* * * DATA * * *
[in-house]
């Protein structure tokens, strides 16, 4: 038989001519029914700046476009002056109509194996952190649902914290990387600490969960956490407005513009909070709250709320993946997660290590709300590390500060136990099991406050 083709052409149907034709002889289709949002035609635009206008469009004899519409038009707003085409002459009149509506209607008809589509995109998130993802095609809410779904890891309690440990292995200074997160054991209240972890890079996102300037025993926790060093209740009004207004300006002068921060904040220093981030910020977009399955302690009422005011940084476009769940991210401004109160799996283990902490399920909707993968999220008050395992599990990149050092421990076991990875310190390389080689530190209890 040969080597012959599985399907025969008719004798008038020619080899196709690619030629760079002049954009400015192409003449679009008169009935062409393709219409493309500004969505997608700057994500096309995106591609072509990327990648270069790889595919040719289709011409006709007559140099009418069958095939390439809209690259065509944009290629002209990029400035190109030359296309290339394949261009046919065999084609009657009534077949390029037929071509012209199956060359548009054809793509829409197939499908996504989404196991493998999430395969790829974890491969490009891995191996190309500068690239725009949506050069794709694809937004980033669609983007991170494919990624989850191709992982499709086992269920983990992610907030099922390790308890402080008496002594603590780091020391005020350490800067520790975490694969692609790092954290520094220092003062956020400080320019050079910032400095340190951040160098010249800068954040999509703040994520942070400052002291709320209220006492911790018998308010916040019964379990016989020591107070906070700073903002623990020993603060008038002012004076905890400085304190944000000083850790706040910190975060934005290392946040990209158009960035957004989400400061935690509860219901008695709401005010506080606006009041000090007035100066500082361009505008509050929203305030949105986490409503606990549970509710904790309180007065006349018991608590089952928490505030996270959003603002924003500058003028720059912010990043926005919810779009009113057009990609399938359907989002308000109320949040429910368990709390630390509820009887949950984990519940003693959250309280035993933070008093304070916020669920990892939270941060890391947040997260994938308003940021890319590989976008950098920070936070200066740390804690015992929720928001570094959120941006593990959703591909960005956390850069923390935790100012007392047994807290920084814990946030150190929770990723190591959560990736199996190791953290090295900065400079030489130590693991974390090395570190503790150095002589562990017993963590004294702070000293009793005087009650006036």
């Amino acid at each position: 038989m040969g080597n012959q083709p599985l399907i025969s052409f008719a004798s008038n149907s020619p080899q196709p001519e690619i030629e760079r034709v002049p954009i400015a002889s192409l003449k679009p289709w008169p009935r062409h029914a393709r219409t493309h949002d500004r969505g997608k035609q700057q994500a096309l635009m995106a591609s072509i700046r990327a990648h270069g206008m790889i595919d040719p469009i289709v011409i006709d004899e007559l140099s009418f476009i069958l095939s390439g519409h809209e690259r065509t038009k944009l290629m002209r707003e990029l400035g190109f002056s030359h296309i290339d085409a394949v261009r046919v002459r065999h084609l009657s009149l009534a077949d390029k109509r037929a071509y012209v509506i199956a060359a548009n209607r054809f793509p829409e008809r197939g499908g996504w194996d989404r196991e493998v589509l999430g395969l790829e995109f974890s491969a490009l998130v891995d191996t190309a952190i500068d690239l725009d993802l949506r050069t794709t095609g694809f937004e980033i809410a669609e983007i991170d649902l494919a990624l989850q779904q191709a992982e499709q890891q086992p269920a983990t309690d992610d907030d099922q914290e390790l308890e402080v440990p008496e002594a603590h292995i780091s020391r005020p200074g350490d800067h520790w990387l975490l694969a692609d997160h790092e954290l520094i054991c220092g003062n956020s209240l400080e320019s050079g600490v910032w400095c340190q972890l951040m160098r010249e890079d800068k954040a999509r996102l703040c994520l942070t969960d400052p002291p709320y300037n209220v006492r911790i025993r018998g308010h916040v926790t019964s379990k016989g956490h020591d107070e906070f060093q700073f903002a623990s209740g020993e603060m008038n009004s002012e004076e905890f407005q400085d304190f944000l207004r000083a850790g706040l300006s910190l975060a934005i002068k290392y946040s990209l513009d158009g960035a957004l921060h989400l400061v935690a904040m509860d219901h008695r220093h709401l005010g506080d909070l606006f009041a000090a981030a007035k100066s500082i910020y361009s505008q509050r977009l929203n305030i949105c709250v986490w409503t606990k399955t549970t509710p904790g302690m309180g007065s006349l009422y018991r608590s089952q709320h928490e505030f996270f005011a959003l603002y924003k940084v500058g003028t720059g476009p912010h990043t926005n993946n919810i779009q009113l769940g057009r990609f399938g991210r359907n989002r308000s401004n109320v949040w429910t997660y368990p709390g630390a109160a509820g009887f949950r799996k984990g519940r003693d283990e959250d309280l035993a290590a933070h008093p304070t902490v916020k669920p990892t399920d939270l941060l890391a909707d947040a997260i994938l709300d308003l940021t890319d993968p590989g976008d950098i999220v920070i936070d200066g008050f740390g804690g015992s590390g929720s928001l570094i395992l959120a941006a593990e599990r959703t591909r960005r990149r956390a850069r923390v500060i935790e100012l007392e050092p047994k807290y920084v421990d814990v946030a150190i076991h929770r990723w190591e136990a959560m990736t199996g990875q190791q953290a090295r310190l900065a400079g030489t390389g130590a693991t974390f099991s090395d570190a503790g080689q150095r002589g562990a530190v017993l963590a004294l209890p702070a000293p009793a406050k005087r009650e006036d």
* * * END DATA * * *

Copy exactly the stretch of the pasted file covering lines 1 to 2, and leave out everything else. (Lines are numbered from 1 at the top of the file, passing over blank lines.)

[in-house]
């Protein structure tokens, strides 16, 4: 038989001519029914700046476009002056109509194996952190649902914290990387600490969960956490407005513009909070709250709320993946997660290590709300590390500060136990099991406050 083709052409149907034709002889289709949002035609635009206008469009004899519409038009707003085409002459009149509506209607008809589509995109998130993802095609809410779904890891309690440990292995200074997160054991209240972890890079996102300037025993926790060093209740009004207004300006002068921060904040220093981030910020977009399955302690009422005011940084476009769940991210401004109160799996283990902490399920909707993968999220008050395992599990990149050092421990076991990875310190390389080689530190209890 040969080597012959599985399907025969008719004798008038020619080899196709690619030629760079002049954009400015192409003449679009008169009935062409393709219409493309500004969505997608700057994500096309995106591609072509990327990648270069790889595919040719289709011409006709007559140099009418069958095939390439809209690259065509944009290629002209990029400035190109030359296309290339394949261009046919065999084609009657009534077949390029037929071509012209199956060359548009054809793509829409197939499908996504989404196991493998999430395969790829974890491969490009891995191996190309500068690239725009949506050069794709694809937004980033669609983007991170494919990624989850191709992982499709086992269920983990992610907030099922390790308890402080008496002594603590780091020391005020350490800067520790975490694969692609790092954290520094220092003062956020400080320019050079910032400095340190951040160098010249800068954040999509703040994520942070400052002291709320209220006492911790018998308010916040019964379990016989020591107070906070700073903002623990020993603060008038002012004076905890400085304190944000000083850790706040910190975060934005290392946040990209158009960035957004989400400061935690509860219901008695709401005010506080606006009041000090007035100066500082361009505008509050929203305030949105986490409503606990549970509710904790309180007065006349018991608590089952928490505030996270959003603002924003500058003028720059912010990043926005919810779009009113057009990609399938359907989002308000109320949040429910368990709390630390509820009887949950984990519940003693959250309280035993933070008093304070916020669920990892939270941060890391947040997260994938308003940021890319590989976008950098920070936070200066740390804690015992929720928001570094959120941006593990959703591909960005956390850069923390935790100012007392047994807290920084814990946030150190929770990723190591959560990736199996190791953290090295900065400079030489130590693991974390090395570190503790150095002589562990017993963590004294702070000293009793005087009650006036």